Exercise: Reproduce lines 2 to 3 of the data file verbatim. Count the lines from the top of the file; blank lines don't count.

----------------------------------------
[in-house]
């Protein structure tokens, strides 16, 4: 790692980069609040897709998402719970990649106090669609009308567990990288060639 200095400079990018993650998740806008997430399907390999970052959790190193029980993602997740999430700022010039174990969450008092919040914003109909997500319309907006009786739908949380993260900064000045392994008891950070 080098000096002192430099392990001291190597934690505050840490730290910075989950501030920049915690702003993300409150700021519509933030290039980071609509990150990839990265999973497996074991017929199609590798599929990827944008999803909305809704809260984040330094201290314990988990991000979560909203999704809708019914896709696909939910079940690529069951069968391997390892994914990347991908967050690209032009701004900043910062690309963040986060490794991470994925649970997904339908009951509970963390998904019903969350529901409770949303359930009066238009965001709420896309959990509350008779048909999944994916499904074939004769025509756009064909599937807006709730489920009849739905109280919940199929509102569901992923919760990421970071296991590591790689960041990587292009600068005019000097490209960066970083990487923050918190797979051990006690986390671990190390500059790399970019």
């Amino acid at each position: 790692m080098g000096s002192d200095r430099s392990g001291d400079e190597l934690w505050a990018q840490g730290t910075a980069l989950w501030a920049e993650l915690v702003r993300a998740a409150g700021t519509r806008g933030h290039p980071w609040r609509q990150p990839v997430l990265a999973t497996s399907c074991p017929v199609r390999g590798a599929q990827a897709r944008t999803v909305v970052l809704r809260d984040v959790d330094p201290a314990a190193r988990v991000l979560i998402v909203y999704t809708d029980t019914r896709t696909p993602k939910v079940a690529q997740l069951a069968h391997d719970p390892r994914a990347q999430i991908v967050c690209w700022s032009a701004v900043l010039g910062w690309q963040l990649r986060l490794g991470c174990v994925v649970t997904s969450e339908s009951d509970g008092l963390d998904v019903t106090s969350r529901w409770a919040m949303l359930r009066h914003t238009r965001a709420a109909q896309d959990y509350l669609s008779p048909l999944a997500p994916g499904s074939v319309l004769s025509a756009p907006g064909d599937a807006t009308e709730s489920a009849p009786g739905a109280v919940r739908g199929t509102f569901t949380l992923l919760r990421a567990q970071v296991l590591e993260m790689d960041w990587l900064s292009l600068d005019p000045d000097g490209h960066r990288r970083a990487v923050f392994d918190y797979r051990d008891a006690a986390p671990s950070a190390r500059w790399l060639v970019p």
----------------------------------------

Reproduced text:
């Protein structure tokens, strides 16, 4: 790692980069609040897709998402719970990649106090669609009308567990990288060639 200095400079990018993650998740806008997430399907390999970052959790190193029980993602997740999430700022010039174990969450008092919040914003109909997500319309907006009786739908949380993260900064000045392994008891950070 080098000096002192430099392990001291190597934690505050840490730290910075989950501030920049915690702003993300409150700021519509933030290039980071609509990150990839990265999973497996074991017929199609590798599929990827944008999803909305809704809260984040330094201290314990988990991000979560909203999704809708019914896709696909939910079940690529069951069968391997390892994914990347991908967050690209032009701004900043910062690309963040986060490794991470994925649970997904339908009951509970963390998904019903969350529901409770949303359930009066238009965001709420896309959990509350008779048909999944994916499904074939004769025509756009064909599937807006709730489920009849739905109280919940199929509102569901992923919760990421970071296991590591790689960041990587292009600068005019000097490209960066970083990487923050918190797979051990006690986390671990190390500059790399970019």
């Amino acid at each position: 790692m080098g000096s002192d200095r430099s392990g001291d400079e190597l934690w505050a990018q840490g730290t910075a980069l989950w501030a920049e993650l915690v702003r993300a998740a409150g700021t519509r806008g933030h290039p980071w609040r609509q990150p990839v997430l990265a999973t497996s399907c074991p017929v199609r390999g590798a599929q990827a897709r944008t999803v909305v970052l809704r809260d984040v959790d330094p201290a314990a190193r988990v991000l979560i998402v909203y999704t809708d029980t019914r896709t696909p993602k939910v079940a690529q997740l069951a069968h391997d719970p390892r994914a990347q999430i991908v967050c690209w700022s032009a701004v900043l010039g910062w690309q963040l990649r986060l490794g991470c174990v994925v649970t997904s969450e339908s009951d509970g008092l963390d998904v019903t106090s969350r529901w409770a919040m949303l359930r009066h914003t238009r965001a709420a109909q896309d959990y509350l669609s008779p048909l999944a997500p994916g499904s074939v319309l004769s025509a756009p907006g064909d599937a807006t009308e709730s489920a009849p009786g739905a109280v919940r739908g199929t509102f569901t949380l992923l919760r990421a567990q970071v296991l590591e993260m790689d960041w990587l900064s292009l600068d005019p000045d000097g490209h960066r990288r970083a990487v923050f392994d918190y797979r051990d008891a006690a986390p671990s950070a190390r500059w790399l060639v970019p």